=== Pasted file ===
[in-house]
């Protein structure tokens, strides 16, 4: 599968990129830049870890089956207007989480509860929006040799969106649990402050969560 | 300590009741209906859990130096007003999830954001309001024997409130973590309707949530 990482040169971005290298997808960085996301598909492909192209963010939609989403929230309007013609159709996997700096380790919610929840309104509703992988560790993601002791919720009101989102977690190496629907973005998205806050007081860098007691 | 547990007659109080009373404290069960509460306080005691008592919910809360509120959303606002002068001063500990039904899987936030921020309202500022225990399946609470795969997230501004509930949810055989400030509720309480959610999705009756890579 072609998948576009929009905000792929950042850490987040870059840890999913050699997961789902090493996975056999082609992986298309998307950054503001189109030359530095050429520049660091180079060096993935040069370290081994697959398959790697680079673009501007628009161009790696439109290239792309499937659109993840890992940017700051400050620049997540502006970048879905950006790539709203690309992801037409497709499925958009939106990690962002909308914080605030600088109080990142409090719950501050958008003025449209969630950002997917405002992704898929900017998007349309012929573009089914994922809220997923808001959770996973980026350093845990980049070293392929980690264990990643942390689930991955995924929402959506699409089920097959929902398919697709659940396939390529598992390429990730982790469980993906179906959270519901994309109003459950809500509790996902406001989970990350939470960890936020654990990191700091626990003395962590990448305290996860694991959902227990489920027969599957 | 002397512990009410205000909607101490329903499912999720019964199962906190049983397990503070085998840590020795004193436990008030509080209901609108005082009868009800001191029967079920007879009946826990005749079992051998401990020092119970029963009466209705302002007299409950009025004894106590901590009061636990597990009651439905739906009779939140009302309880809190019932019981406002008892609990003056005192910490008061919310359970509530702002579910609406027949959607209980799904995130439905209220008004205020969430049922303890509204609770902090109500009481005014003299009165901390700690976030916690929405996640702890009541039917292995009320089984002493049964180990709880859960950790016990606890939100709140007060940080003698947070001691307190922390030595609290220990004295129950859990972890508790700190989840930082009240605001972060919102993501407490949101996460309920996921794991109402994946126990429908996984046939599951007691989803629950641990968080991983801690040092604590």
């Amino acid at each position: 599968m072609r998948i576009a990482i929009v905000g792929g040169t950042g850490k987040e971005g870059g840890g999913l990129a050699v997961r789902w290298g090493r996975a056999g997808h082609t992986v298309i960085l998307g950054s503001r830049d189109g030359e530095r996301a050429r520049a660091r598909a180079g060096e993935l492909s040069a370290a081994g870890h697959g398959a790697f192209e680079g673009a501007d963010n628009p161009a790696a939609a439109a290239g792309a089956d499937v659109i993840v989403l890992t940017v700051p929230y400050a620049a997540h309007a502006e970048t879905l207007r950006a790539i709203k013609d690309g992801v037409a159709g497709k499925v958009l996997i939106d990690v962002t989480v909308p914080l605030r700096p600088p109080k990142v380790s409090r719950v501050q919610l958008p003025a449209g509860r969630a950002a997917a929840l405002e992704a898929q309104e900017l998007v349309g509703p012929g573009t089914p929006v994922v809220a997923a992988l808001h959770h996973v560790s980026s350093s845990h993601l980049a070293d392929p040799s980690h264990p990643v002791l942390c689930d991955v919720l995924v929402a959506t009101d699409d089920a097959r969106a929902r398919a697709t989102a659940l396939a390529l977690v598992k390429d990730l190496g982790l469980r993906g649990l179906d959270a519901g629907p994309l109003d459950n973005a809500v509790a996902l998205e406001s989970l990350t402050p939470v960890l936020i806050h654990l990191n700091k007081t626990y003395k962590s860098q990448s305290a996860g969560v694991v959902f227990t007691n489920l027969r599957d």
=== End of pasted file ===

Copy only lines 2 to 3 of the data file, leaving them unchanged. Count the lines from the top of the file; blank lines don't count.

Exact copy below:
């Protein structure tokens, strides 16, 4: 599968990129830049870890089956207007989480509860929006040799969106649990402050969560 | 300590009741209906859990130096007003999830954001309001024997409130973590309707949530 990482040169971005290298997808960085996301598909492909192209963010939609989403929230309007013609159709996997700096380790919610929840309104509703992988560790993601002791919720009101989102977690190496629907973005998205806050007081860098007691 | 547990007659109080009373404290069960509460306080005691008592919910809360509120959303606002002068001063500990039904899987936030921020309202500022225990399946609470795969997230501004509930949810055989400030509720309480959610999705009756890579 072609998948576009929009905000792929950042850490987040870059840890999913050699997961789902090493996975056999082609992986298309998307950054503001189109030359530095050429520049660091180079060096993935040069370290081994697959398959790697680079673009501007628009161009790696439109290239792309499937659109993840890992940017700051400050620049997540502006970048879905950006790539709203690309992801037409497709499925958009939106990690962002909308914080605030600088109080990142409090719950501050958008003025449209969630950002997917405002992704898929900017998007349309012929573009089914994922809220997923808001959770996973980026350093845990980049070293392929980690264990990643942390689930991955995924929402959506699409089920097959929902398919697709659940396939390529598992390429990730982790469980993906179906959270519901994309109003459950809500509790996902406001989970990350939470960890936020654990990191700091626990003395962590990448305290996860694991959902227990489920027969599957 | 002397512990009410205000909607101490329903499912999720019964199962906190049983397990503070085998840590020795004193436990008030509080209901609108005082009868009800001191029967079920007879009946826990005749079992051998401990020092119970029963009466209705302002007299409950009025004894106590901590009061636990597990009651439905739906009779939140009302309880809190019932019981406002008892609990003056005192910490008061919310359970509530702002579910609406027949959607209980799904995130439905209220008004205020969430049922303890509204609770902090109500009481005014003299009165901390700690976030916690929405996640702890009541039917292995009320089984002493049964180990709880859960950790016990606890939100709140007060940080003698947070001691307190922390030595609290220990004295129950859990972890508790700190989840930082009240605001972060919102993501407490949101996460309920996921794991109402994946126990429908996984046939599951007691989803629950641990968080991983801690040092604590």
């Amino acid at each position: 599968m072609r998948i576009a990482i929009v905000g792929g040169t950042g850490k987040e971005g870059g840890g999913l990129a050699v997961r789902w290298g090493r996975a056999g997808h082609t992986v298309i960085l998307g950054s503001r830049d189109g030359e530095r996301a050429r520049a660091r598909a180079g060096e993935l492909s040069a370290a081994g870890h697959g398959a790697f192209e680079g673009a501007d963010n628009p161009a790696a939609a439109a290239g792309a089956d499937v659109i993840v989403l890992t940017v700051p929230y400050a620049a997540h309007a502006e970048t879905l207007r950006a790539i709203k013609d690309g992801v037409a159709g497709k499925v958009l996997i939106d990690v962002t989480v909308p914080l605030r700096p600088p109080k990142v380790s409090r719950v501050q919610l958008p003025a449209g509860r969630a950002a997917a929840l405002e992704a898929q309104e900017l998007v349309g509703p012929g573009t089914p929006v994922v809220a997923a992988l808001h959770h996973v560790s980026s350093s845990h993601l980049a070293d392929p040799s980690h264990p990643v002791l942390c689930d991955v919720l995924v929402a959506t009101d699409d089920a097959r969106a929902r398919a697709t989102a659940l396939a390529l977690v598992k390429d990730l190496g982790l469980r993906g649990l179906d959270a519901g629907p994309l109003d459950n973005a809500v509790a996902l998205e406001s989970l990350t402050p939470v960890l936020i806050h654990l990191n700091k007081t626990y003395k962590s860098q990448s305290a996860g969560v694991v959902f227990t007691n489920l027969r599957d």